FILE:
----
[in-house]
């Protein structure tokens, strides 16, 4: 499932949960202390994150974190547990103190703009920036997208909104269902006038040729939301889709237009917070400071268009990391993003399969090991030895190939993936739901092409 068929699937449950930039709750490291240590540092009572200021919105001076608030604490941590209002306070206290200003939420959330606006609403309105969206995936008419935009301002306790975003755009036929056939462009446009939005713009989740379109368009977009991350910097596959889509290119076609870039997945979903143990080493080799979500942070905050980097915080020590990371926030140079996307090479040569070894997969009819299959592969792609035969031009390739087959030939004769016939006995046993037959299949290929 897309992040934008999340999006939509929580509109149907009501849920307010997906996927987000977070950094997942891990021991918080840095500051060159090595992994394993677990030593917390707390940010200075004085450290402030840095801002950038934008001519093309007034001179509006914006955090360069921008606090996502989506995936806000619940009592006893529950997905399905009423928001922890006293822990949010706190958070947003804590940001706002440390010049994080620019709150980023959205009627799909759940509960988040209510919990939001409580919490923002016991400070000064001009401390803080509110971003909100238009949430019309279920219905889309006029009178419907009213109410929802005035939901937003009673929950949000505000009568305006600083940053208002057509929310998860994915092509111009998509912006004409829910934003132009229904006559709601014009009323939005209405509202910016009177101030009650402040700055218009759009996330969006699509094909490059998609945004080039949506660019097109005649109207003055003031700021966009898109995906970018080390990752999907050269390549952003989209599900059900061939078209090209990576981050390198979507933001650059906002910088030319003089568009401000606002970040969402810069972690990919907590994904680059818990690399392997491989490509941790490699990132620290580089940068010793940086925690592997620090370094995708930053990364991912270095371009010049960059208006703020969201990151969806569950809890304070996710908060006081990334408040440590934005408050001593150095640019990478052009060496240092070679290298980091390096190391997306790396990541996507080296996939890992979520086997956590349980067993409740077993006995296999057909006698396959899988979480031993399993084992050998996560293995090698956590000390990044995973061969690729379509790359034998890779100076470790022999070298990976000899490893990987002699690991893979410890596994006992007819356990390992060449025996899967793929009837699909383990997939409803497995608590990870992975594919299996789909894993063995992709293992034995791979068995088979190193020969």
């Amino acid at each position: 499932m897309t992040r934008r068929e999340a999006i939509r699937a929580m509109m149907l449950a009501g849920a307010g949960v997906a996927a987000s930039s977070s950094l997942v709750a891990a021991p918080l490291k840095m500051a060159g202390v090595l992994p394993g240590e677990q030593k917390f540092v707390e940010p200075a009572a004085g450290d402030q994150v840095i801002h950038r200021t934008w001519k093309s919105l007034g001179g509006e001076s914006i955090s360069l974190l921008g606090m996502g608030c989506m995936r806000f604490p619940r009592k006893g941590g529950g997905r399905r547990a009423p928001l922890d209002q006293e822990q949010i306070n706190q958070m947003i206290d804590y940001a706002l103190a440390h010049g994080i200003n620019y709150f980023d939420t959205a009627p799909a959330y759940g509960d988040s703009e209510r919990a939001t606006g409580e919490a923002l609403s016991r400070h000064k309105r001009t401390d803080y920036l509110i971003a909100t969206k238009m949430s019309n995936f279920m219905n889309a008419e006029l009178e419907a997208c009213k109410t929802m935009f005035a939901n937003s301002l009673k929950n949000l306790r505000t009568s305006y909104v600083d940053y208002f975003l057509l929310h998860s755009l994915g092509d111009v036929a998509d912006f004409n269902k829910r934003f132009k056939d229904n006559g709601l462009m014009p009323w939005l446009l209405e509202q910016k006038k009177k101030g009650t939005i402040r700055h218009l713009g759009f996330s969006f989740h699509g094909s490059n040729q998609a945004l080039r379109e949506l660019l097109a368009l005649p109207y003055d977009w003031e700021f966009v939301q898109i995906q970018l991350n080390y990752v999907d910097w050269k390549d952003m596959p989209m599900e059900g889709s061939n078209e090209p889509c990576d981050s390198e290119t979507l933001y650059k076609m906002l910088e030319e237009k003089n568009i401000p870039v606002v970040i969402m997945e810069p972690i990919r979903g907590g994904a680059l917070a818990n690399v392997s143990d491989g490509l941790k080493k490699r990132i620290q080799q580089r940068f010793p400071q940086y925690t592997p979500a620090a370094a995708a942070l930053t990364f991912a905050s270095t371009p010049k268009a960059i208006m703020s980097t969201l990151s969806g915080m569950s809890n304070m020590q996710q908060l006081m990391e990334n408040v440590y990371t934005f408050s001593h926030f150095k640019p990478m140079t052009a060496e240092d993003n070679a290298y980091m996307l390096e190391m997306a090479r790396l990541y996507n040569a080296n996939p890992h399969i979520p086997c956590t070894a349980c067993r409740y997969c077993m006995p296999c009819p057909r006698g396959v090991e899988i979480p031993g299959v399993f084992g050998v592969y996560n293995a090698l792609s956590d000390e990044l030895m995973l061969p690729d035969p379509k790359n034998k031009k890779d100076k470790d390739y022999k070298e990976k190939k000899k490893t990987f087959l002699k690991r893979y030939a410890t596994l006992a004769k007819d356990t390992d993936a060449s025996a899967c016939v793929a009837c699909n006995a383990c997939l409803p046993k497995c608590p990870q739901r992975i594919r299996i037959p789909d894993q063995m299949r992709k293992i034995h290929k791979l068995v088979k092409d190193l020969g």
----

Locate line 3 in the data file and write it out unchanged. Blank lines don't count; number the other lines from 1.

């Amino acid at each position: 499932m897309t992040r934008r068929e999340a999006i939509r699937a929580m509109m149907l449950a009501g849920a307010g949960v997906a996927a987000s930039s977070s950094l997942v709750a891990a021991p918080l490291k840095m500051a060159g202390v090595l992994p394993g240590e677990q030593k917390f540092v707390e940010p200075a009572a004085g450290d402030q994150v840095i801002h950038r200021t934008w001519k093309s919105l007034g001179g509006e001076s914006i955090s360069l974190l921008g606090m996502g608030c989506m995936r806000f604490p619940r009592k006893g941590g529950g997905r399905r547990a009423p928001l922890d209002q006293e822990q949010i306070n706190q958070m947003i206290d804590y940001a706002l103190a440390h010049g994080i200003n620019y709150f980023d939420t959205a009627p799909a959330y759940g509960d988040s703009e209510r919990a939001t606006g409580e919490a923002l609403s016991r400070h000064k309105r001009t401390d803080y920036l509110i971003a909100t969206k238009m949430s019309n995936f279920m219905n889309a008419e006029l009178e419907a997208c009213k109410t929802m935009f005035a939901n937003s301002l009673k929950n949000l306790r505000t009568s305006y909104v600083d940053y208002f975003l057509l929310h998860s755009l994915g092509d111009v036929a998509d912006f004409n269902k829910r934003f132009k056939d229904n006559g709601l462009m014009p009323w939005l446009l209405e509202q910016k006038k009177k101030g009650t939005i402040r700055h218009l713009g759009f996330s969006f989740h699509g094909s490059n040729q998609a945004l080039r379109e949506l660019l097109a368009l005649p109207y003055d977009w003031e700021f966009v939301q898109i995906q970018l991350n080390y990752v999907d910097w050269k390549d952003m596959p989209m599900e059900g889709s061939n078209e090209p889509c990576d981050s390198e290119t979507l933001y650059k076609m906002l910088e030319e237009k003089n568009i401000p870039v606002v970040i969402m997945e810069p972690i990919r979903g907590g994904a680059l917070a818990n690399v392997s143990d491989g490509l941790k080493k490699r990132i620290q080799q580089r940068f010793p400071q940086y925690t592997p979500a620090a370094a995708a942070l930053t990364f991912a905050s270095t371009p010049k268009a960059i208006m703020s980097t969201l990151s969806g915080m569950s809890n304070m020590q996710q908060l006081m990391e990334n408040v440590y990371t934005f408050s001593h926030f150095k640019p990478m140079t052009a060496e240092d993003n070679a290298y980091m996307l390096e190391m997306a090479r790396l990541y996507n040569a080296n996939p890992h399969i979520p086997c956590t070894a349980c067993r409740y997969c077993m006995p296999c009819p057909r006698g396959v090991e899988i979480p031993g299959v399993f084992g050998v592969y996560n293995a090698l792609s956590d000390e990044l030895m995973l061969p690729d035969p379509k790359n034998k031009k890779d100076k470790d390739y022999k070298e990976k190939k000899k490893t990987f087959l002699k690991r893979y030939a410890t596994l006992a004769k007819d356990t390992d993936a060449s025996a899967c016939v793929a009837c699909n006995a383990c997939l409803p046993k497995c608590p990870q739901r992975i594919r299996i037959p789909d894993q063995m299949r992709k293992i034995h290929k791979l068995v088979k092409d190193l020969g």